Love the look of cottage gardens and want to create a similar look in your own outdoor space? A relaxed, informal, pack-it-all-in cottage garden is what many of us dream of and it’s easy to see why the look has endured. As well as being beautiful, natural and low maintenance, it’s also a great way to grow lots of plants, even in a relatively small space.
Abundance is what it’s all about – less is definitely not more in a cottage garden! It’s no place for diva specimen plants that insist on having the stage to themselves in order to shine. Instead, a jumble of plants can be allowed to mingle and trespass on each other’s space, and self-seeders are positively encouraged so as to keep the feel as natural as possible.
Perhaps surprisingly, a cottage-style border can work as well in an urban setting as it does in the country. But although the overall effect is charmingly chaotic and romantic, it needs to be an organised sort of chaos to work well wherever it’s located – just as much initial planning is needed for the cottage garden look as any other style of gardening.
Read on for our expert advice on how to plan your cottage garden, plus check out our cottage garden ideas for even more inspiration to design your dream space.
What plants should you include in a cottage garden?
For a cottage garden par excellence, you need to start with a few core plants with a strong visual structure – these will then throw the joyous profusion that grows around them into relief. Shrubs perform this role well, with hydrangeas being the stand-out choice. A variety like ‘Altona’ will be blue or pink depending on whether you have acid or alkaline soil, or go for pure white ‘Annabelle’ with its huge globes of white bracts (there are now new pink and ruby-pink varieties of ‘Annabelle’ too, if you prefer). Alternatively, ‘Vanille Fraise’ offers ever-changing interest, with large flowers that turn from white to pink to russet as the year progresses.
Add fragrance through planting
Fragrance is, of course, the cornerstone of any cottage garden. Learn how to plant a lavender hedge and follow our top tips on how to grow wisteria for two summer favourites that are pretty much essential, not only for their scent but also for the romantic air they will lend to the space. You can add some extra romance to your space too with our advice on how to grow peonies.
Include stunning roses in the mix
And then, of course, you need roses – and lots of them. Shrub roses like ‘Gertrude Jekyll’ (pink), ‘Munstead Wood (dark crimson) and ‘Madame Hardy’ (white) are perfect. If you’ve got plenty of space for it to roam, the creamy white rambling rose ‘Kiftsgate’ makes a stunning addition, especially if there is a tall tree for it to use as a climbing frame.
Pale pink ‘The Albrighton Rambler’ is a better choice for smaller spaces and has one big advantage over most other ramblers – it flowers more than once in a year. Climbing roses, on the other hand, repeat-flower reliably – try lovely yellow ‘Graham Thomas’, for example. For height as well as scent, honeysuckle and white summer jasmine are indispensible. Our guide on how to plant bare root roses has lots of advice on how to get roses in the ground and where to plant them.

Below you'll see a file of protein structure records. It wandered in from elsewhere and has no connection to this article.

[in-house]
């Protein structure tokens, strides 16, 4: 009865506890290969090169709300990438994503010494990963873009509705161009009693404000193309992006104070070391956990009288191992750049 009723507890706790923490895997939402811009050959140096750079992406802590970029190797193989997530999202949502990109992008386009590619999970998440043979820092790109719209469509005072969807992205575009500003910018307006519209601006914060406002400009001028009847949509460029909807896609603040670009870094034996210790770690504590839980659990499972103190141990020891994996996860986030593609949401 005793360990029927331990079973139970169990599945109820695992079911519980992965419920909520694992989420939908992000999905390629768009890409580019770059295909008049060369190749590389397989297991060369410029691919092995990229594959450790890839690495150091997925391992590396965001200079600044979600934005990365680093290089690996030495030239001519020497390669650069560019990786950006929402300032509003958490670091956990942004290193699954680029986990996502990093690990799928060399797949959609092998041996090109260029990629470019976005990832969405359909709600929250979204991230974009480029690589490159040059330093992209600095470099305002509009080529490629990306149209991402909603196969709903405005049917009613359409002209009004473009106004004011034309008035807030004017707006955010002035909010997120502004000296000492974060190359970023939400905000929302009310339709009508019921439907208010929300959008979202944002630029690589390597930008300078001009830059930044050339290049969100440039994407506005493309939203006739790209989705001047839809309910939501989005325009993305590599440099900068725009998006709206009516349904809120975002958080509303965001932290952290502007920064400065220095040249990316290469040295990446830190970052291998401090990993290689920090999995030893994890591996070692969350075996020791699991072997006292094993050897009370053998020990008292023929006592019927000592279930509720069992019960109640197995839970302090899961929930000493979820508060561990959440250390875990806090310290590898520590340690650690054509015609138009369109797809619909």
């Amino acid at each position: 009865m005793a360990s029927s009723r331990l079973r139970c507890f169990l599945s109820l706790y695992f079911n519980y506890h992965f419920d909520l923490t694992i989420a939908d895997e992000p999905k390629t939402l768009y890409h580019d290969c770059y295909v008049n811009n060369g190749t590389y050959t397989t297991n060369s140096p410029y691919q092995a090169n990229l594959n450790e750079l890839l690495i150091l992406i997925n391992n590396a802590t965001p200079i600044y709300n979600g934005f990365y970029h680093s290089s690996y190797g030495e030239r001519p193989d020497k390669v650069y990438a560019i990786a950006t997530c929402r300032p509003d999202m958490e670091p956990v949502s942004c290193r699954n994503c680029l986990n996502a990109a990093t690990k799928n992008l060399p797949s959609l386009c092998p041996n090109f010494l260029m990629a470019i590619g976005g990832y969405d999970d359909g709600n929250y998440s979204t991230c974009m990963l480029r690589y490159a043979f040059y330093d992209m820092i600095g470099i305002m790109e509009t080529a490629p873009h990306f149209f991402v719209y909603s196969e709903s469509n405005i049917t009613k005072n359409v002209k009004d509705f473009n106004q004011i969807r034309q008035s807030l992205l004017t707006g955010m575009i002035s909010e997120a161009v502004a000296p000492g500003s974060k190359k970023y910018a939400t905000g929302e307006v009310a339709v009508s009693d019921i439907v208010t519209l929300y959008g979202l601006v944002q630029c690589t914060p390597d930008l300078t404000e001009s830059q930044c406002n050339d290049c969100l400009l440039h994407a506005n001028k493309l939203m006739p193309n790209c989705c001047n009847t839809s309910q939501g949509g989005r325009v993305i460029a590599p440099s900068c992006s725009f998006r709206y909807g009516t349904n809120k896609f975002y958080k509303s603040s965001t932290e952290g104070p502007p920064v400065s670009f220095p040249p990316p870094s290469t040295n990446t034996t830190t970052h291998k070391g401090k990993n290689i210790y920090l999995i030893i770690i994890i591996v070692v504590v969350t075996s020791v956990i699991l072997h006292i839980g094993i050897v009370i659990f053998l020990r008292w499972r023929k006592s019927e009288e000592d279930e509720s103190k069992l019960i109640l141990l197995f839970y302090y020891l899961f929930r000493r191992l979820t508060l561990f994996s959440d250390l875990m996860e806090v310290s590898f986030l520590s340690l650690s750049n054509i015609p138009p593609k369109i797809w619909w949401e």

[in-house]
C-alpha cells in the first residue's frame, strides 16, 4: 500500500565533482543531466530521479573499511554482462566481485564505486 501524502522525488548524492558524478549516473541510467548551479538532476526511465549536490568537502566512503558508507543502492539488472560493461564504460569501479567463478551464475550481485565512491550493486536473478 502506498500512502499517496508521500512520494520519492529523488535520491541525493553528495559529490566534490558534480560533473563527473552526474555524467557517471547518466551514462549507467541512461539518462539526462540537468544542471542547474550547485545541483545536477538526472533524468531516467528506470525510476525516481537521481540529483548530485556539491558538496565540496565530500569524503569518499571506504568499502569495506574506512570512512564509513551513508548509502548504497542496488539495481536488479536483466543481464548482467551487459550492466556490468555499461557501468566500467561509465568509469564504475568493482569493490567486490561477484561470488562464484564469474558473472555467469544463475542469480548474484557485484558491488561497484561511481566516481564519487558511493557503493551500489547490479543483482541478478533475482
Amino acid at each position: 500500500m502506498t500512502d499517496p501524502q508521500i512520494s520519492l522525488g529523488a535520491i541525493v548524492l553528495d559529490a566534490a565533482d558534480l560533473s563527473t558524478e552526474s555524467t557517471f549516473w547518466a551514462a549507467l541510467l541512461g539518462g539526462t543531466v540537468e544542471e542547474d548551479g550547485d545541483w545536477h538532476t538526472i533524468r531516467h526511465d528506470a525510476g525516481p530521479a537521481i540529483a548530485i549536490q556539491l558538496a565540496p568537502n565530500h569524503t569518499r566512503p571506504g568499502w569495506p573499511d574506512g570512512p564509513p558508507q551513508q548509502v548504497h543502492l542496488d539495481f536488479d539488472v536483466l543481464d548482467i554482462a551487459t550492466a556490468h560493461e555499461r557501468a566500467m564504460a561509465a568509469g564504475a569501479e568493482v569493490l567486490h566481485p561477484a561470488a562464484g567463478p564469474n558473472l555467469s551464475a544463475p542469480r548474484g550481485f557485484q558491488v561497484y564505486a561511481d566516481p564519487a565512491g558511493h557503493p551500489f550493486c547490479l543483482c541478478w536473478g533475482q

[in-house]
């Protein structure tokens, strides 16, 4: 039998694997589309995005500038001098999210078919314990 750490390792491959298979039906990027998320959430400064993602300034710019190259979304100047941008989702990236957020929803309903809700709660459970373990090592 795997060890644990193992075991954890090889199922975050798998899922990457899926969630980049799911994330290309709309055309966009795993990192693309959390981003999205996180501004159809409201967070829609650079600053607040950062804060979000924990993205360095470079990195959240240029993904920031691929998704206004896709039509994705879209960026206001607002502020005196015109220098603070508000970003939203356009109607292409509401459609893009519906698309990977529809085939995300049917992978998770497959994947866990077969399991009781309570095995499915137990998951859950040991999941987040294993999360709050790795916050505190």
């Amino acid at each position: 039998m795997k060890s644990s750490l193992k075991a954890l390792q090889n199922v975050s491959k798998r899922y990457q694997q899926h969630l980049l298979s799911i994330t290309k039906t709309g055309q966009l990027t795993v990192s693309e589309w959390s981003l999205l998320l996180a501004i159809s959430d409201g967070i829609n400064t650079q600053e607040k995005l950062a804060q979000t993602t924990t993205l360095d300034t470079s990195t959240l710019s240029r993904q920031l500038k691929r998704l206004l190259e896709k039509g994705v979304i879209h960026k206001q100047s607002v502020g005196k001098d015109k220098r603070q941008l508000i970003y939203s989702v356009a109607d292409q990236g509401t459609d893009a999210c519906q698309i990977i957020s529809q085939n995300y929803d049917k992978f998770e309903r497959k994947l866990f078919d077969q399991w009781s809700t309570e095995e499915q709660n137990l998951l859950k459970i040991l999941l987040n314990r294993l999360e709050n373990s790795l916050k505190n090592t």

Include herbaceous perennials
Among these fragrant stars, plant herbaceous perennials much more densely than usual. Including delphiniums, verbascum, pinks (Dianthus), lychnis, astrantia and lady’s mantle (Alcemilla mollis), ensures that you are filling the space with different flower shapes and sizes (and at the same time covering bare soil and keeping weeding to a minimum - an added bonus!).
Learn how to grow hardy geraniums and weave them into your garden too. ‘Ann Folkard’, with its lime green foliage and bright purple flowers, has a scrambling habit that makes it ideal for a cottage garden border. In mid-summer, cut some of it back almost to the ground for a fresh flush of foliage and flowers that will last until autumn. For splashes of almost startlingly rich blue, dot Campanula ‘Sarastro’, which forms a nice thick clump with lots of flower stems, or the lovely Aconitum ‘Bressingham Spire’ around too.
A relaxed airiness can be added to the scheme with geums that bear their flowers on wiry stems – Geum ‘Totally Tangerine’ will reward you with blooms from early summer until the first frosts (and will even throw up the odd flower right through a mild winter). Even more diaphanous are thalictrums (‘Black Stockings’ is particularly lovely, with tiny, soft purple flowerheads atop tall, black stems) and pink or white gypsophilia, which goes by the delightful common name of ‘baby’s breath’.
Choose flowers for late summer colour
For later in the season, dahlias, rudbeckia and echinacea will keep the flowers coming into late summer, while michaelmas daisies, nerines and Japanese anemones take the scheme into autumn.
Design ideas for cottage gardens
You safely throw some garden design rules out of the window – there’s no need, for example, to tier your planting with tall varieties kept firmly at the back in a cottage garden. Instead, the idea is that everything knits together to form a mass of foliage and flowers.
It makes sense, though, to have a rise and fall flow to your planting scheme to keep things interesting. So think carefully about the placing of varieties that will grow up above the rest – delphiniums, hollyhocks and verbascum for example – so that they lead the eye around the space.